Courtesy, Morgans Hotel Group

Bar 44 at the Royalton 
For the redesign of the Royalton’s Bar 44, which opened in 2007, the architectural design firm Roman and Willliams drew inspiration from Native American colonial culture and “20th-century Nairobi.” Coming through a discreet entrance, visitors are greeted by a cast-iron fireplace, leather walls that reference Ernest Hemingway’s favorite Paris watering hole, and a plethora of fur-based surfaces. But a tepee was never this swanky: angular, low-slung furniture mixes with brass and aluminum fixtures bathed in dim chestnut light. Fittingly, the bar’s best drinks all include tequila: the Runway, with Don Julio Silver tequila, agave nectar syrup and blood orange puree, is a particularly appropriate beverage either before or after your Broadway show—or both.

Courtesy, The Algonquin Hotel

The Algonquin Hotel 
During the 1920s, The Algonquin played host to the daily lunches of the Round Table—a group of literary wits such as Dorothy Parker, Edna Ferber, George S. Kaufman and Heywood Broun, who would profoundly influence American culture and comedy. The spirit of The Algonquin continues today: a painting in the restaurant commemorates the famous former denizens, their ghosts nearly visible in the Edwardian furniture. The smaller, intimate bar space on the west side of the lobby offers cabaret entertainment every Tuesday through Saturday, with two shows on weekends. The drinks are potent and delicious but almost beside the point; at The Algonquin, the experience has always been judged by the quality of the conversation.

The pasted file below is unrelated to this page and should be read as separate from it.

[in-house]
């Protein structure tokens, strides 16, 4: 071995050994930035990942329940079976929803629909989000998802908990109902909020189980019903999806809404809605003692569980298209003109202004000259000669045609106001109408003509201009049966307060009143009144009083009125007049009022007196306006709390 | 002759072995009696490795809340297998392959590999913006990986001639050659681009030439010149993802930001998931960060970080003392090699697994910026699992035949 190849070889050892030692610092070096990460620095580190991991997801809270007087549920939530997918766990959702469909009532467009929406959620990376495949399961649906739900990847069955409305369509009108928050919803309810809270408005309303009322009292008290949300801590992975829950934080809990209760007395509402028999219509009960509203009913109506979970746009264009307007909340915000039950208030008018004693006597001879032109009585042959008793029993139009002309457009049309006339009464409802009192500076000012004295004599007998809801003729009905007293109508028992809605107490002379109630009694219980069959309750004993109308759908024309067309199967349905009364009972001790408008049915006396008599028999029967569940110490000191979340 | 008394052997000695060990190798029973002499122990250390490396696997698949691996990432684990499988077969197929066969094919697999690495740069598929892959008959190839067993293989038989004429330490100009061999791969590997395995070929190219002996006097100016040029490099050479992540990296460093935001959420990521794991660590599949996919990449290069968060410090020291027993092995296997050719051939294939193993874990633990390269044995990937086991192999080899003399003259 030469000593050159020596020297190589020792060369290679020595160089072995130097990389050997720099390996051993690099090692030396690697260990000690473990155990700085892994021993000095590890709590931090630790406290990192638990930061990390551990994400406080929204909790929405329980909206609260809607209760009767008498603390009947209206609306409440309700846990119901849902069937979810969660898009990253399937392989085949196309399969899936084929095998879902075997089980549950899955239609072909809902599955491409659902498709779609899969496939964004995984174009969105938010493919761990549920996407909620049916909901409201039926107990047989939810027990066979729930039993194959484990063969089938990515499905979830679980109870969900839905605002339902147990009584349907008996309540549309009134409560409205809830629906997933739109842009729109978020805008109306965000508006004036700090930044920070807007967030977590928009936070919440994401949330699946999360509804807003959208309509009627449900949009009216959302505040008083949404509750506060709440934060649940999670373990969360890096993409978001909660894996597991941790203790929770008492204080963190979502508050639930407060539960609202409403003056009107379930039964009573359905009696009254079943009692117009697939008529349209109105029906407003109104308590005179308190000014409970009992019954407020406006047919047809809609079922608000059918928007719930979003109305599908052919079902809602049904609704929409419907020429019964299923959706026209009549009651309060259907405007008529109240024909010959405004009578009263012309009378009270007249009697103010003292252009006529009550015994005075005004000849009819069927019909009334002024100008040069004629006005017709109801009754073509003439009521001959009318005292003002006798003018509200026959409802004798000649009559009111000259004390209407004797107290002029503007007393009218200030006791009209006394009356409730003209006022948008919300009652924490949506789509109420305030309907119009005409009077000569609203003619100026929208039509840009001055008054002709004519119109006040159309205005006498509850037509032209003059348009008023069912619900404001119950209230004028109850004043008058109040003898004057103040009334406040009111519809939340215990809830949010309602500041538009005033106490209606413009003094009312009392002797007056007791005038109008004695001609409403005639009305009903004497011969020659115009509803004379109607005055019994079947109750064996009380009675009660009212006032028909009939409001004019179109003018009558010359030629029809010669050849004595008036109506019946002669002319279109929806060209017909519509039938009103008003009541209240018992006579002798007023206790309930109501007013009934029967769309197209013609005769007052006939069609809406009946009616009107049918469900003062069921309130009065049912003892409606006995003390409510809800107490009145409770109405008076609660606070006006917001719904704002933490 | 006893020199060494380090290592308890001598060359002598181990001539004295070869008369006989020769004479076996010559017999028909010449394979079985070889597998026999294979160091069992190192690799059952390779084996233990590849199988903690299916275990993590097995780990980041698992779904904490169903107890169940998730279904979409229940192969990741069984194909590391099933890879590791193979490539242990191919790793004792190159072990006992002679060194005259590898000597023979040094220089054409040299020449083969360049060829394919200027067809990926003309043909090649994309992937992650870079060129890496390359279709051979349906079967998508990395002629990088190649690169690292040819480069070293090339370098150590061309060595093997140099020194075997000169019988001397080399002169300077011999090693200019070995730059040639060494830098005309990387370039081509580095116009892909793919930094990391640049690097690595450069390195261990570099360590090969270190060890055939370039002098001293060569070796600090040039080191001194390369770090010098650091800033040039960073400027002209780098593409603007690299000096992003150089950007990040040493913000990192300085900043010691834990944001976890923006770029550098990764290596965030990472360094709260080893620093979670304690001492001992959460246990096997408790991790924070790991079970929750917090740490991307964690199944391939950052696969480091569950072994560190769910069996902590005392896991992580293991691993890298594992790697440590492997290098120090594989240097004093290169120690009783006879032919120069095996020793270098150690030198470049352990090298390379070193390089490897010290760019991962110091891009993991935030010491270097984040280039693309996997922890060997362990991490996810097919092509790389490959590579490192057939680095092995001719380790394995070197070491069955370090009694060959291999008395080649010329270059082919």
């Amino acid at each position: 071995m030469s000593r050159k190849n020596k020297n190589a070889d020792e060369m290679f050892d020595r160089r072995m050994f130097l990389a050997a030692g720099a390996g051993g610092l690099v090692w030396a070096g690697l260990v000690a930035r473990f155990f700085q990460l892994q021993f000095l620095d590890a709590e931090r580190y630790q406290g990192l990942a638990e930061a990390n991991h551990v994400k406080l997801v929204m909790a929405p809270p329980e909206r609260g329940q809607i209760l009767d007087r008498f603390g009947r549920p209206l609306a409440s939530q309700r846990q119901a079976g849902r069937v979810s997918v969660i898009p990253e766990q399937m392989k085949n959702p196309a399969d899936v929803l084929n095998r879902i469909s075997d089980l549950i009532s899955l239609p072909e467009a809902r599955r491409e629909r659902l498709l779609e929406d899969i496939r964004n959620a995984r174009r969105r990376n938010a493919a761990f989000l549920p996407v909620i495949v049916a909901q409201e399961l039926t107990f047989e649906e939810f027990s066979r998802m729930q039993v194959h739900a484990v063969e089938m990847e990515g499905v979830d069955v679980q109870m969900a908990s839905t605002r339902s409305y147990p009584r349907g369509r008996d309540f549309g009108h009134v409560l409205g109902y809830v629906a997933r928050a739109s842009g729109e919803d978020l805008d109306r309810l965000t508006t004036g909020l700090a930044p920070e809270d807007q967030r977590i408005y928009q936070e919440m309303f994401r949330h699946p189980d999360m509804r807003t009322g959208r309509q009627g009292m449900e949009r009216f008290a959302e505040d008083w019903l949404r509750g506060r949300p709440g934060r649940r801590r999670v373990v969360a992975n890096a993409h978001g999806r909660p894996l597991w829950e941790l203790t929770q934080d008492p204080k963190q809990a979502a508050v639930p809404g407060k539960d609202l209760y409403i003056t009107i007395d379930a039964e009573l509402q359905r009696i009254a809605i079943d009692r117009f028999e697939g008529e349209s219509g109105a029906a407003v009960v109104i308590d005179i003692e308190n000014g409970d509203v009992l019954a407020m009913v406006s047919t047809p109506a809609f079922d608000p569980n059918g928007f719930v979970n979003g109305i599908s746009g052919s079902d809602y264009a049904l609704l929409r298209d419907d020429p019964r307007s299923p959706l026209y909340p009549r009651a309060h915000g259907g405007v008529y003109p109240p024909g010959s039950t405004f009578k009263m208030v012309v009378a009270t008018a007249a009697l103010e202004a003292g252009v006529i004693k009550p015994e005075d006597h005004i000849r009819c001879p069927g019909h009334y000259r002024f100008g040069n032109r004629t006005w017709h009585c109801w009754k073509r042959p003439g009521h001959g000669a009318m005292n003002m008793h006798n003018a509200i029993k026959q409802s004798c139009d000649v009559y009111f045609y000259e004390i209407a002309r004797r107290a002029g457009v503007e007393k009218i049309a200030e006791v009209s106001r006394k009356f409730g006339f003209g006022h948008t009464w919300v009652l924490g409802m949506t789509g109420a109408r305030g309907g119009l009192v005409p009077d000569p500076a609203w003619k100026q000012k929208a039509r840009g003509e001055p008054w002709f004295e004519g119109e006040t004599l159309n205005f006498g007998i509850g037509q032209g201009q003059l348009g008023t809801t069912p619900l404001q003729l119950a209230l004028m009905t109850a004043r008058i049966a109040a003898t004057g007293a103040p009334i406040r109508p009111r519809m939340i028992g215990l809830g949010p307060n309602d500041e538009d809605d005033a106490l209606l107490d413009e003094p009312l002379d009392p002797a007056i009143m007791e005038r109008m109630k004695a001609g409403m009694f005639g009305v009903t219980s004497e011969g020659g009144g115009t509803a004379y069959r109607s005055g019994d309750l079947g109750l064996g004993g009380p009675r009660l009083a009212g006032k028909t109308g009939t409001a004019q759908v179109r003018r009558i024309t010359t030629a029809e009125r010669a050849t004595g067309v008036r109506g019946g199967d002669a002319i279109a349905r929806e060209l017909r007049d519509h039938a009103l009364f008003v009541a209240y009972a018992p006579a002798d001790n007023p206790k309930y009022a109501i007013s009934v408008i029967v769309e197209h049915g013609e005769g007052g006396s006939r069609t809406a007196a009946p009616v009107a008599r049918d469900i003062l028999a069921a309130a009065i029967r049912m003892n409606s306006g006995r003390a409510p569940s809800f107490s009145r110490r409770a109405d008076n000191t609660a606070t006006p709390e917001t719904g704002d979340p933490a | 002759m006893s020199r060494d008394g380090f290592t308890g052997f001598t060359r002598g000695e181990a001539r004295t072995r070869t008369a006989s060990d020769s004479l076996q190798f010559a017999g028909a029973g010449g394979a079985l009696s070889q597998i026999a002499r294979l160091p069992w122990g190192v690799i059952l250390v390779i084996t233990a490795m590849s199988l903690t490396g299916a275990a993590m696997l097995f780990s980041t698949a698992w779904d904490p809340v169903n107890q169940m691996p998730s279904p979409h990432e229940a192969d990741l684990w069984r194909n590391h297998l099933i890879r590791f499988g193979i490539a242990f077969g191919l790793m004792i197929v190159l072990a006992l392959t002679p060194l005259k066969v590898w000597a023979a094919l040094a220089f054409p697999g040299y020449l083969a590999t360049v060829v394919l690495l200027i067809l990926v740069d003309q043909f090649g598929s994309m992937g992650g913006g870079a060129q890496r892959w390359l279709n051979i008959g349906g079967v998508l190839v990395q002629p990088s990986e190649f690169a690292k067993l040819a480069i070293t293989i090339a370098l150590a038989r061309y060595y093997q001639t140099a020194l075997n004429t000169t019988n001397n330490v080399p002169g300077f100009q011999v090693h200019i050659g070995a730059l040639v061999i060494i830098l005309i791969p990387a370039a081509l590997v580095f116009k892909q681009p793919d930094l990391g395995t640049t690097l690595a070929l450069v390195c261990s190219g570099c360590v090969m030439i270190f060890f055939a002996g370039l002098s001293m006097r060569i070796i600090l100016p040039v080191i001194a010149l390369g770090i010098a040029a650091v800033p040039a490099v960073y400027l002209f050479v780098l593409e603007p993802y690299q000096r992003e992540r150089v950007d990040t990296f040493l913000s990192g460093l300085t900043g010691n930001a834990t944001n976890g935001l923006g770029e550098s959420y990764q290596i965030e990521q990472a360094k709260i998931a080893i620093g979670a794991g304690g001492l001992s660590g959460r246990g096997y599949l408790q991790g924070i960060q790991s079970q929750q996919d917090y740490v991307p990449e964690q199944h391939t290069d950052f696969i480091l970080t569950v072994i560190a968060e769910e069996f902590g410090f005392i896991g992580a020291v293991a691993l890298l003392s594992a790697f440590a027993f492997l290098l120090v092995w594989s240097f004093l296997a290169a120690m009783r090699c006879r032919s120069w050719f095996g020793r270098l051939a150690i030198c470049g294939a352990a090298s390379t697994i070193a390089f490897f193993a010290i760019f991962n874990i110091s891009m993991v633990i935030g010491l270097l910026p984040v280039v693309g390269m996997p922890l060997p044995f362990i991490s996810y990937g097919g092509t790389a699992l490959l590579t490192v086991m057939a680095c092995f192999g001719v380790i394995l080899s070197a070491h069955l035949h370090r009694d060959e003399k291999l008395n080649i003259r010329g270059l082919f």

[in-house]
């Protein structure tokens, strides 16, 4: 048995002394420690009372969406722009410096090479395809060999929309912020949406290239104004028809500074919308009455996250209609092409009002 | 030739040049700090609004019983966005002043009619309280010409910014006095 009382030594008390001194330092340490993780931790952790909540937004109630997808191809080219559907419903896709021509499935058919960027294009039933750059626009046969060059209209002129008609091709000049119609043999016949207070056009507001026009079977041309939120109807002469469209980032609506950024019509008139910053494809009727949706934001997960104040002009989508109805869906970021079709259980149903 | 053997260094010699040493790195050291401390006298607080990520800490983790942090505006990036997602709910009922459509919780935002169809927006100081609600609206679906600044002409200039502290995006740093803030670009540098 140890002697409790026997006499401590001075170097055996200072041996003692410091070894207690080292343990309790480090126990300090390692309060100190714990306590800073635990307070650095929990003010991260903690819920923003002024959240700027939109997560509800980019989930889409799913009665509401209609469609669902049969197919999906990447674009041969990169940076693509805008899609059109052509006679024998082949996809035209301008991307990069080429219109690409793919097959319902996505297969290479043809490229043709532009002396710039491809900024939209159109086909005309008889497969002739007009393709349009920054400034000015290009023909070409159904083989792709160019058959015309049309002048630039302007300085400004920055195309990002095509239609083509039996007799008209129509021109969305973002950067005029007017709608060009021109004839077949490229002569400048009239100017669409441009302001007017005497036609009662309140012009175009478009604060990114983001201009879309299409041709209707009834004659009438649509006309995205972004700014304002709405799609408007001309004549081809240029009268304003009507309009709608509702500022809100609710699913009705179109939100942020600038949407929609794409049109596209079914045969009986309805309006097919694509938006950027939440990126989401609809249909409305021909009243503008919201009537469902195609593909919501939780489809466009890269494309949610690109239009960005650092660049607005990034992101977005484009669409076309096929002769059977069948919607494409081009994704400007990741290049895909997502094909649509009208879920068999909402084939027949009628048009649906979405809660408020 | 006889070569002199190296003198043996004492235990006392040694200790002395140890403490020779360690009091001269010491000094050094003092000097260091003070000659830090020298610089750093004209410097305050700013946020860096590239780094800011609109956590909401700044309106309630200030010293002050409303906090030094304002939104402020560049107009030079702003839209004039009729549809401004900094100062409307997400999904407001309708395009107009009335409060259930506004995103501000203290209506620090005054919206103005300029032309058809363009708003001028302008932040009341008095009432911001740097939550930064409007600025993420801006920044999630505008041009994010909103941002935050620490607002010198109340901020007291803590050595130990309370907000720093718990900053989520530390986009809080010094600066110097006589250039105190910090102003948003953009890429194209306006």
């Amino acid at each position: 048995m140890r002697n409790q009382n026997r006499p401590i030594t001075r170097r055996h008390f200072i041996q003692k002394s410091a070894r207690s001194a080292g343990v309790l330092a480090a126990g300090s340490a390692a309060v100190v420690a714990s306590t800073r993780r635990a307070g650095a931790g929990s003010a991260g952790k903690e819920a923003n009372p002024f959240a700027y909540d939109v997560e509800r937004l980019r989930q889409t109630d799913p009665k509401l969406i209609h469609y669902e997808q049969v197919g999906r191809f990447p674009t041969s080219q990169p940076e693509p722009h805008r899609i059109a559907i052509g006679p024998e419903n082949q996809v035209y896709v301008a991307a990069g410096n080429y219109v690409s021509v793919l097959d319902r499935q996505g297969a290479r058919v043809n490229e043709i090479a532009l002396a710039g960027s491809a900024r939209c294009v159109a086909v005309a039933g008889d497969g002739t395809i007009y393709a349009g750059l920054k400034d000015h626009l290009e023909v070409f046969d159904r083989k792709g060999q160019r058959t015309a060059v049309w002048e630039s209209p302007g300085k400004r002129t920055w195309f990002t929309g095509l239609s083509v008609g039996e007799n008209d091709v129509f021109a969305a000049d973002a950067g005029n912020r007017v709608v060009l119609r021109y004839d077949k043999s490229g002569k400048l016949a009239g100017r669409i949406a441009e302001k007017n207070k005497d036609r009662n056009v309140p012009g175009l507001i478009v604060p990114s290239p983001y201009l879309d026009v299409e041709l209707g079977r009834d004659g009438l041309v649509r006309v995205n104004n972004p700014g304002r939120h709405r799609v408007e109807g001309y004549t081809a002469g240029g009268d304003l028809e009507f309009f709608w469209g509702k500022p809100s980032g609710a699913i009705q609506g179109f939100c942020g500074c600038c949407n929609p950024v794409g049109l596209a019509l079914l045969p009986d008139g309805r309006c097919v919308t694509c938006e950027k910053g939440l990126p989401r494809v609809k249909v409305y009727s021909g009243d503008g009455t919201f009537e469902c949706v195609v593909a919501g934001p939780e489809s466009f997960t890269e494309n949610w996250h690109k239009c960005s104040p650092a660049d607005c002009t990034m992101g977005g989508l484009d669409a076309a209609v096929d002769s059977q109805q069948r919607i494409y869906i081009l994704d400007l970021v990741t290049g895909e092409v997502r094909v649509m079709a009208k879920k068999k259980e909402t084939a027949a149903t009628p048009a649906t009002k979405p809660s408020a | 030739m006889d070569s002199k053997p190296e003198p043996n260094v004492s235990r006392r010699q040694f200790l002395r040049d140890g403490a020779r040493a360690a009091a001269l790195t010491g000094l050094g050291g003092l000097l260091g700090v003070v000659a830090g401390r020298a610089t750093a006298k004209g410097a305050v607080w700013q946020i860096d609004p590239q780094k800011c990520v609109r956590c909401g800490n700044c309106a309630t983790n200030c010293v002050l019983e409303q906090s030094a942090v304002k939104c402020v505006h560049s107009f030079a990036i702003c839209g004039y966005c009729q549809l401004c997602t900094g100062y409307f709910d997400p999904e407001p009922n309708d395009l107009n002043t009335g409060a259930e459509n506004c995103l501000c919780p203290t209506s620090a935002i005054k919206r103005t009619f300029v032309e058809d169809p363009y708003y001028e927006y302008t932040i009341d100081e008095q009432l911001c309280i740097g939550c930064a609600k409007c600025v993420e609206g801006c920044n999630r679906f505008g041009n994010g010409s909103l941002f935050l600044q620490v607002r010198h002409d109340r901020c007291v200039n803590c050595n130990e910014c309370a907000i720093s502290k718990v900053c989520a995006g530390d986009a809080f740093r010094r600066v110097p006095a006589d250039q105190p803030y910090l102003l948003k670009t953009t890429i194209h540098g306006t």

Photo: Seth Smoot

Bemelmans at The Carlyle 
This venerable Upper East Side institution, located in The Carlyle, is named in honor of Ludwig Bemelmans, the creator of the beloved Madeline children’s books first published in 1939. Restored in 2002 by Thierry Despont, the bar captures the spirit of art deco—chocolate leather banquettes, nickel-trimmed glass tabletops and black granite bar. Meanwhile, the whimsical “Central Park” mural painted by Bemelmans does more than provide a Paris-between-the-wars background for the nightly piano and jazz entertainment; it successfully translates Bemelmans’ genius into a three-dimensional space. Like an Old-Fashioned cocktail, Bemelmans is an unexpected collaboration of flavors that tastes exactly right.